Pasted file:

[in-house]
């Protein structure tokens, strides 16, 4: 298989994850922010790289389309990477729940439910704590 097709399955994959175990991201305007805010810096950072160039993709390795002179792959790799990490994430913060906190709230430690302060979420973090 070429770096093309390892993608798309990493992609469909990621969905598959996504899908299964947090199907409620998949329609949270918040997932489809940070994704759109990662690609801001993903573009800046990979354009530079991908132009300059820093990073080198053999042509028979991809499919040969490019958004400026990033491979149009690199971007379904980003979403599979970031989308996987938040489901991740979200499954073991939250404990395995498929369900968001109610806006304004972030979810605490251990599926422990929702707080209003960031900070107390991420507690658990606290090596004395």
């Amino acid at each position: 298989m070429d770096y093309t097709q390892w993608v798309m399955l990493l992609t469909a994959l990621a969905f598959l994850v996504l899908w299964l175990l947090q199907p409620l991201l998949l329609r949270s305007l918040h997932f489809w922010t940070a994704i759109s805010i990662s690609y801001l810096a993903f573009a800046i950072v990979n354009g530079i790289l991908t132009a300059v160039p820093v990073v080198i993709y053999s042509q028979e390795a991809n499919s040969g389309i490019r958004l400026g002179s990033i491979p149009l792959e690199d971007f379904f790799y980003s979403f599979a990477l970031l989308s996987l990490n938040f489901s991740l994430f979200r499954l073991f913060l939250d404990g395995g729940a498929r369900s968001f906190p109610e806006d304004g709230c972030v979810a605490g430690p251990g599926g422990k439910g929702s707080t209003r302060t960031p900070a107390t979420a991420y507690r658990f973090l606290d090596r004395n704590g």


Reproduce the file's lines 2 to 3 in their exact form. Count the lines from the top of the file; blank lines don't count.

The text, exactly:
């Protein structure tokens, strides 16, 4: 298989994850922010790289389309990477729940439910704590 097709399955994959175990991201305007805010810096950072160039993709390795002179792959790799990490994430913060906190709230430690302060979420973090 070429770096093309390892993608798309990493992609469909990621969905598959996504899908299964947090199907409620998949329609949270918040997932489809940070994704759109990662690609801001993903573009800046990979354009530079991908132009300059820093990073080198053999042509028979991809499919040969490019958004400026990033491979149009690199971007379904980003979403599979970031989308996987938040489901991740979200499954073991939250404990395995498929369900968001109610806006304004972030979810605490251990599926422990929702707080209003960031900070107390991420507690658990606290090596004395």
């Amino acid at each position: 298989m070429d770096y093309t097709q390892w993608v798309m399955l990493l992609t469909a994959l990621a969905f598959l994850v996504l899908w299964l175990l947090q199907p409620l991201l998949l329609r949270s305007l918040h997932f489809w922010t940070a994704i759109s805010i990662s690609y801001l810096a993903f573009a800046i950072v990979n354009g530079i790289l991908t132009a300059v160039p820093v990073v080198i993709y053999s042509q028979e390795a991809n499919s040969g389309i490019r958004l400026g002179s990033i491979p149009l792959e690199d971007f379904f790799y980003s979403f599979a990477l970031l989308s996987l990490n938040f489901s991740l994430f979200r499954l073991f913060l939250d404990g395995g729940a498929r369900s968001f906190p109610e806006d304004g709230c972030v979810a605490g430690p251990g599926g422990k439910g929702s707080t209003r302060t960031p900070a107390t979420a991420y507690r658990f973090l606290d090596r004395n704590g």